You develop applications in the context of an Angular workspace. A workspace contains the files for one or more projects. A project is the set of files that comprise a standalone application or a shareable library.
The Angular CLI
ng new command creates a workspace.
ng new <my-project>
When you run this command, the CLI installs the necessary Angular npm packages and other dependencies in a new workspace, with a root-level application named my-project. The workspace root folder contains various support and configuration files, and a README file with generated descriptive text that you can customize.
ng new creates an initial skeleton application at the root level of the workspace, along with its end-to-end tests. The skeleton is for a simple Welcome application that is ready to run and easy to modify. The root-level application has the same name as the workspace, and the source files reside in the
src/ subfolder of the workspace.
This default behavior is suitable for a typical "multi-repo" development style where each application resides in its own workspace. Beginners and intermediate users are encouraged to use
ng new to create a separate workspace for each application.
Angular also supports workspaces with multiple projects. This type of development environment is suitable for advanced users who are developing shareable libraries, and for enterprises that use a "monorepo" development style, with a single repository and global configuration for all Angular projects.
To set up a monorepo workspace, you should skip the creating the root application. See Setting up for a multi-project workspace below.
All projects within a workspace share a CLI configuration context. The top level of the workspace contains workspace-wide configuration files, configuration files for the root-level application, and subfolders for the root-level application source and test files.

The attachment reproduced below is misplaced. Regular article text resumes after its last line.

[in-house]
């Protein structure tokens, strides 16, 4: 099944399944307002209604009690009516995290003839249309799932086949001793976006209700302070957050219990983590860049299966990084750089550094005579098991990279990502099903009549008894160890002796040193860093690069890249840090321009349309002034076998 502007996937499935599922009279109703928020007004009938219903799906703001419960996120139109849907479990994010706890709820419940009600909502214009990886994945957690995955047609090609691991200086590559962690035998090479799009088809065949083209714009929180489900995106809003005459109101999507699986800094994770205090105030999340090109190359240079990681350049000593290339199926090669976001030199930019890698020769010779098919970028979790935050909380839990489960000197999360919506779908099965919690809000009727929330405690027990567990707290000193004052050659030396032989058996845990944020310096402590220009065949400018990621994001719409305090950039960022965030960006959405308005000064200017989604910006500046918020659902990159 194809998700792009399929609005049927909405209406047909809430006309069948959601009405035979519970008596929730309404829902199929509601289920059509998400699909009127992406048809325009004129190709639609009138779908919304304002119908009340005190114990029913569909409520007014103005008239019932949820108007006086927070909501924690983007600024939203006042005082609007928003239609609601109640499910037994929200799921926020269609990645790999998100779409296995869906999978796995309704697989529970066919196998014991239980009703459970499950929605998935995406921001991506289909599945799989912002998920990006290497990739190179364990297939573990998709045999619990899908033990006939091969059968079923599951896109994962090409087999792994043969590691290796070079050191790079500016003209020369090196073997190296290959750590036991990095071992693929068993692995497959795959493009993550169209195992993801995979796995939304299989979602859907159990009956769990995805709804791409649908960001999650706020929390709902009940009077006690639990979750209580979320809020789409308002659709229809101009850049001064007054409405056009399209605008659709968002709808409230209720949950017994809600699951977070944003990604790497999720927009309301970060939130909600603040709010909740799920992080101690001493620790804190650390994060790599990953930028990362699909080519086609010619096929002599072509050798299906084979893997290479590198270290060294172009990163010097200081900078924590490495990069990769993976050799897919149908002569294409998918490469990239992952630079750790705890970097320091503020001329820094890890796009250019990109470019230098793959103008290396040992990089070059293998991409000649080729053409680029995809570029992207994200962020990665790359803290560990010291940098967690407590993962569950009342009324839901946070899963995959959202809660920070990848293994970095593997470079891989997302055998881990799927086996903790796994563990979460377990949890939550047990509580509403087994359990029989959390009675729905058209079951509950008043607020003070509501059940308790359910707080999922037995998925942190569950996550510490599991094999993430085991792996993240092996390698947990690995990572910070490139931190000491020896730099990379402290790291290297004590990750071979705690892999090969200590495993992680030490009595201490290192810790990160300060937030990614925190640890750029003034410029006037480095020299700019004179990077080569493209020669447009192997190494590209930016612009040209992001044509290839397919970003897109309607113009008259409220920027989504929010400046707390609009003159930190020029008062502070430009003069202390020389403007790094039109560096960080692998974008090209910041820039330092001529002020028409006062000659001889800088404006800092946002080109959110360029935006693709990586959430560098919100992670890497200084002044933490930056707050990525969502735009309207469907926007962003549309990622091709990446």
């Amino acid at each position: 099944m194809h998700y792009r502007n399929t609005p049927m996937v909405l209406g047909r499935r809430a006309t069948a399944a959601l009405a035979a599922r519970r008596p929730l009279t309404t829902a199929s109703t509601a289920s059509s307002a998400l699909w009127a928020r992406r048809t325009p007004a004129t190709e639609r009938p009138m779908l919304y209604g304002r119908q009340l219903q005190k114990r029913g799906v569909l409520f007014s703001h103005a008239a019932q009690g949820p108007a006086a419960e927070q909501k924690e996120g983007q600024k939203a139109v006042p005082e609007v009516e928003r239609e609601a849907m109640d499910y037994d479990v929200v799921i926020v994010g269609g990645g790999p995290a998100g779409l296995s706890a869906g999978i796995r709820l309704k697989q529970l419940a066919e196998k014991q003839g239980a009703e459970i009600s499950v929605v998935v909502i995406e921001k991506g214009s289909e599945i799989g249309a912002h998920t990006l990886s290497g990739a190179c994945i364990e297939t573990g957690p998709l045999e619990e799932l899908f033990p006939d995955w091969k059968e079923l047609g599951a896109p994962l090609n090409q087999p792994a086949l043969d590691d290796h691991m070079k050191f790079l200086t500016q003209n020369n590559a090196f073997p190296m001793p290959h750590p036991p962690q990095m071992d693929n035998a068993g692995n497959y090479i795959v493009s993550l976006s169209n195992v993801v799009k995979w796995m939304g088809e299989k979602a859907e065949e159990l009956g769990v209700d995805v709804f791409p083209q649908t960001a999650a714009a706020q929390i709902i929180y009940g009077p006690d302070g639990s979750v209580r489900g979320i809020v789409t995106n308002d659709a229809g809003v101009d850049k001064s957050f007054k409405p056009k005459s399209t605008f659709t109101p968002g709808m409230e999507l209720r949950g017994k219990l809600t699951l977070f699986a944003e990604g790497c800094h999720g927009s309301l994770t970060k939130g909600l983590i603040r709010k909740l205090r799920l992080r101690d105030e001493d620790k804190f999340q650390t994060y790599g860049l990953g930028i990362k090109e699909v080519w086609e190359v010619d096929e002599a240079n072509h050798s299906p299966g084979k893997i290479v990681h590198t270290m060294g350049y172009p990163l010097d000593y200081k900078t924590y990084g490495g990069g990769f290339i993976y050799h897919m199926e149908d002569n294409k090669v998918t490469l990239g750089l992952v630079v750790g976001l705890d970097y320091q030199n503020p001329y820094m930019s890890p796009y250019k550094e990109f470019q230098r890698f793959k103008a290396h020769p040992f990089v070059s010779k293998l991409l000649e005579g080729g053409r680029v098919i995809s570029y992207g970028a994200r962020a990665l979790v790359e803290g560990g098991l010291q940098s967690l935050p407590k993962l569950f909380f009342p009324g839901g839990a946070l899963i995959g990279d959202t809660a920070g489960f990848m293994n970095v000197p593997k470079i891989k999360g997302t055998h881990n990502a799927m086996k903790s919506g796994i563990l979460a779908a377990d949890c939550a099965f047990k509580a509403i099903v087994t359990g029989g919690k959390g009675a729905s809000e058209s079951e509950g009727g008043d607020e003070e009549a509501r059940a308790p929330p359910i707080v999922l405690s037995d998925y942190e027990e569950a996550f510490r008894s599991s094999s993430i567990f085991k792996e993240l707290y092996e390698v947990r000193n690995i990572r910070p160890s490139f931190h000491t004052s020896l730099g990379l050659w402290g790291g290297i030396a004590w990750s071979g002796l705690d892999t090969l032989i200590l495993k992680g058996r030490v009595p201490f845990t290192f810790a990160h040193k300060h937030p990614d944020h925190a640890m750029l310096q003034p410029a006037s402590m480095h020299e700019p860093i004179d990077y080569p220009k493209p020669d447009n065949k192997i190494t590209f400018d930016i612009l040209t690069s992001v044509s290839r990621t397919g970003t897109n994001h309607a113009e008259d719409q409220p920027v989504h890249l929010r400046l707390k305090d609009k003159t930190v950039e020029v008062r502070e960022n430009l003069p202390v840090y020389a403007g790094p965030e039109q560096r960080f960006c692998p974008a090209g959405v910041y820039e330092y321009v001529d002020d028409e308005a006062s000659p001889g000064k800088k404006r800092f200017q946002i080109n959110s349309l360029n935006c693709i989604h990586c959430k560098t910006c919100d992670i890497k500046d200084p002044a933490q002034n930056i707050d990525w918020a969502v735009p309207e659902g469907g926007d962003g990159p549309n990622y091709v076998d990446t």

|WORKSPACE CONFIG FILES||PURPOSE|
| ||Configuration for code editors. See EditorConfig.|
| ||Specifies intentionally untracked files that Git should ignore.|
| ||Introductory documentation for the root application.|
| ||CLI configuration defaults for all projects in the workspace, including configuration options for build, serve, and test tools that the CLI uses, such as Karma, and Protractor. For details, see Angular Workspace Configuration.|
| ||Configures npm package dependencies that are available to all projects in the workspace. See npm documentation for the specific format and contents of this file.|
| ||Provides version information for all packages installed into |
| ||Source files for the root-level application project.|
| ||Provides npm packages to the entire workspace. Workspace-wide |
| ||The base TypeScript configuration for projects in the workspace. All other configuration files inherit from this base file. For more information, see the Configuration inheritance with extends section of the TypeScript documentation.|
By default, the CLI command
ng new my-app creates a workspace folder named "my-app" and generates a new application skeleton in a
src/ folder at the top level of the workspace. A newly generated application contains source files for a root module, with a root component and template.
When the workspace file structure is in place, you can use the
ng generate command on the command line to add functionality and data to the application. This initial root-level application is the default app for CLI commands (unless you change the default after creating additional apps).
Besides using the CLI on the command line, you can also manipulate files directly in the application's source folder and configuration files.
For a single-application workspace, the
src/ subfolder of the workspace contains the source files (application logic, data, and assets) for the root application. For a multi-project workspace, additional projects in the
projects/ folder contain a
project-name/src/ subfolder with the same structure.
Files at the top level of
src/ support testing and running your application. Subfolders contain the application source and application-specific configuration.
|APP SUPPORT FILES||PURPOSE|
| ||Contains the component files in which your application logic and data are defined. See details below.|
| ||Contains image and other asset files to be copied as-is when you build your application.|
| ||Contains build configuration options for particular target environments. By default there is an unnamed standard development environment and a production ("prod") environment. You can define additional target environment configurations.|
| ||An icon to use for this application in the bookmark bar.|